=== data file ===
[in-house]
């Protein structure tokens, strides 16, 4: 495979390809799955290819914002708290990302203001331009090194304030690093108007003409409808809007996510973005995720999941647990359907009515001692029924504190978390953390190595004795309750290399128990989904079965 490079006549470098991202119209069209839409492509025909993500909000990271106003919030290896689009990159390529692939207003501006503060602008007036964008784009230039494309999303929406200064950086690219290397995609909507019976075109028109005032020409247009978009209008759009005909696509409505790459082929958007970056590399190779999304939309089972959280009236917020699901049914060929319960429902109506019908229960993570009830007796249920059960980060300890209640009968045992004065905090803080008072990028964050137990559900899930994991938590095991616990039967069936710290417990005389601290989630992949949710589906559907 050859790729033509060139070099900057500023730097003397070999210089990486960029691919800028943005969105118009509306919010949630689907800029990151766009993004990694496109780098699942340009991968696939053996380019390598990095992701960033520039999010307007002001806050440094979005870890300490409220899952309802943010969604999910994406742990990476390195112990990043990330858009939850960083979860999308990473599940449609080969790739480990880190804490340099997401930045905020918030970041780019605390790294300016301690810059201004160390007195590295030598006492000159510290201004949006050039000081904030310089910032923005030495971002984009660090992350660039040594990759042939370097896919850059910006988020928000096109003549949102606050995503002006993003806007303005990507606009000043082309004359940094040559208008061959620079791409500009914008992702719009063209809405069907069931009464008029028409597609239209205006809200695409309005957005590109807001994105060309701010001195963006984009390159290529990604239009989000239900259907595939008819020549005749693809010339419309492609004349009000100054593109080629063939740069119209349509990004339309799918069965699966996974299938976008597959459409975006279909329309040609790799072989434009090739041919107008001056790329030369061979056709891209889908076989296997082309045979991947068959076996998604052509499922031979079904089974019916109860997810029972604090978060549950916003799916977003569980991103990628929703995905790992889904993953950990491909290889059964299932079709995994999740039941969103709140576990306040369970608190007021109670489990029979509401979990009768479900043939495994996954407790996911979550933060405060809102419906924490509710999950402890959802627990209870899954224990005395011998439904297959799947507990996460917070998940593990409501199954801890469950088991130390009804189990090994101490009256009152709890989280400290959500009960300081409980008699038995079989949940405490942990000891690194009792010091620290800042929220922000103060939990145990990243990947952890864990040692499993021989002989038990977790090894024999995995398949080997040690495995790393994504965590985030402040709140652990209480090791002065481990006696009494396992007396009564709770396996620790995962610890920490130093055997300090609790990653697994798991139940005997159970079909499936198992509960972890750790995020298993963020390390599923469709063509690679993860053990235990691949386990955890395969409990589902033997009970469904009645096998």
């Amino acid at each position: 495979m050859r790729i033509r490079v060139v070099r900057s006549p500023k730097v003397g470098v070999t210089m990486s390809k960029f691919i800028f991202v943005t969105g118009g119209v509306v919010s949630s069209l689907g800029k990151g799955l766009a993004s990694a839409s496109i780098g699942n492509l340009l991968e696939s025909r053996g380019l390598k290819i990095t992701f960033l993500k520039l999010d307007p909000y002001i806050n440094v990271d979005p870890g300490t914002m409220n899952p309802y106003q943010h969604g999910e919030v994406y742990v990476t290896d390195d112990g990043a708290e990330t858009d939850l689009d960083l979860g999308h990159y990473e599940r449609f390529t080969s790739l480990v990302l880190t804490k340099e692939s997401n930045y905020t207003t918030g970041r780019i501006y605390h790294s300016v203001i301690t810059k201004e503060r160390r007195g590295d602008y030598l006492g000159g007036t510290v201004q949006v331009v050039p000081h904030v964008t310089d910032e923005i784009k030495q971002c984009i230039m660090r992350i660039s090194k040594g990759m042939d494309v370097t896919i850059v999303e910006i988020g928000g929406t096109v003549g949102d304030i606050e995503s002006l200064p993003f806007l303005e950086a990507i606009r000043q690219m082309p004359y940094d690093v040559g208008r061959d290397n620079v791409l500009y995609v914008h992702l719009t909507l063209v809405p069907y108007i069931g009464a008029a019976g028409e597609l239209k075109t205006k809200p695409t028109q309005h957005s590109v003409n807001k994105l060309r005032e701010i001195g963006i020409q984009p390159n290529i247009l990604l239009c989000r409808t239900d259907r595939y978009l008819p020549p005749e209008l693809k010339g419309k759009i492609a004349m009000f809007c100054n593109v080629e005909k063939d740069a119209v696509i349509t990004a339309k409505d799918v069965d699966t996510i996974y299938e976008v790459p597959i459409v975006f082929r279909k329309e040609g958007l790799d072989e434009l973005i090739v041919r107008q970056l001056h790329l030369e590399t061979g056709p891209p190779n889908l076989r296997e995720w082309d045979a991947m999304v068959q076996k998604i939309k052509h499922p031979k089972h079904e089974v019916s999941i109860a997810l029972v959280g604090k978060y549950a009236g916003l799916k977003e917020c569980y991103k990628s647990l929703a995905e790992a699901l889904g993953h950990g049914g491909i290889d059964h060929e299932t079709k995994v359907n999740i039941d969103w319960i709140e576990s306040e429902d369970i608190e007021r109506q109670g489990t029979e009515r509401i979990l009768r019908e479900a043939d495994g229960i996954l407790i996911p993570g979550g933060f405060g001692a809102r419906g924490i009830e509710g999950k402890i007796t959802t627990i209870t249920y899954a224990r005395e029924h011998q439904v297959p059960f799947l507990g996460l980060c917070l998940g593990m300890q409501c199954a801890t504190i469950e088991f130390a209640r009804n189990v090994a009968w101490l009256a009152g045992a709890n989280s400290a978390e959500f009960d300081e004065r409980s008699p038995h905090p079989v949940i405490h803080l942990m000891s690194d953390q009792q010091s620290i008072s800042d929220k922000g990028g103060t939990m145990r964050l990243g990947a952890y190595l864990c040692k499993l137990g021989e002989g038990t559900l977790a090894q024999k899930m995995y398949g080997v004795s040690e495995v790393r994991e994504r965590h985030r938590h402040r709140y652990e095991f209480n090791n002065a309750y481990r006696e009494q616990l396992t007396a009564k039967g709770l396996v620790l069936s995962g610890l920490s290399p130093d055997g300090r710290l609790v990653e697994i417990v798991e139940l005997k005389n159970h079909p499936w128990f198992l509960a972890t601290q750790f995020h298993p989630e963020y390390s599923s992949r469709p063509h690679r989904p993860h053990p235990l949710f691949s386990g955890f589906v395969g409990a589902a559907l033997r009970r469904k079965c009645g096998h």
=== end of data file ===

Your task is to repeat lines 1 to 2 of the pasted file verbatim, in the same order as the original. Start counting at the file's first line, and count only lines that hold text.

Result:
[in-house]
């Protein structure tokens, strides 16, 4: 495979390809799955290819914002708290990302203001331009090194304030690093108007003409409808809007996510973005995720999941647990359907009515001692029924504190978390953390190595004795309750290399128990989904079965 490079006549470098991202119209069209839409492509025909993500909000990271106003919030290896689009990159390529692939207003501006503060602008007036964008784009230039494309999303929406200064950086690219290397995609909507019976075109028109005032020409247009978009209008759009005909696509409505790459082929958007970056590399190779999304939309089972959280009236917020699901049914060929319960429902109506019908229960993570009830007796249920059960980060300890209640009968045992004065905090803080008072990028964050137990559900899930994991938590095991616990039967069936710290417990005389601290989630992949949710589906559907 050859790729033509060139070099900057500023730097003397070999210089990486960029691919800028943005969105118009509306919010949630689907800029990151766009993004990694496109780098699942340009991968696939053996380019390598990095992701960033520039999010307007002001806050440094979005870890300490409220899952309802943010969604999910994406742990990476390195112990990043990330858009939850960083979860999308990473599940449609080969790739480990880190804490340099997401930045905020918030970041780019605390790294300016301690810059201004160390007195590295030598006492000159510290201004949006050039000081904030310089910032923005030495971002984009660090992350660039040594990759042939370097896919850059910006988020928000096109003549949102606050995503002006993003806007303005990507606009000043082309004359940094040559208008061959620079791409500009914008992702719009063209809405069907069931009464008029028409597609239209205006809200695409309005957005590109807001994105060309701010001195963006984009390159290529990604239009989000239900259907595939008819020549005749693809010339419309492609004349009000100054593109080629063939740069119209349509990004339309799918069965699966996974299938976008597959459409975006279909329309040609790799072989434009090739041919107008001056790329030369061979056709891209889908076989296997082309045979991947068959076996998604052509499922031979079904089974019916109860997810029972604090978060549950916003799916977003569980991103990628929703995905790992889904993953950990491909290889059964299932079709995994999740039941969103709140576990306040369970608190007021109670489990029979509401979990009768479900043939495994996954407790996911979550933060405060809102419906924490509710999950402890959802627990209870899954224990005395011998439904297959799947507990996460917070998940593990409501199954801890469950088991130390009804189990090994101490009256009152709890989280400290959500009960300081409980008699038995079989949940405490942990000891690194009792010091620290800042929220922000103060939990145990990243990947952890864990040692499993021989002989038990977790090894024999995995398949080997040690495995790393994504965590985030402040709140652990209480090791002065481990006696009494396992007396009564709770396996620790995962610890920490130093055997300090609790990653697994798991139940005997159970079909499936198992509960972890750790995020298993963020390390599923469709063509690679993860053990235990691949386990955890395969409990589902033997009970469904009645096998």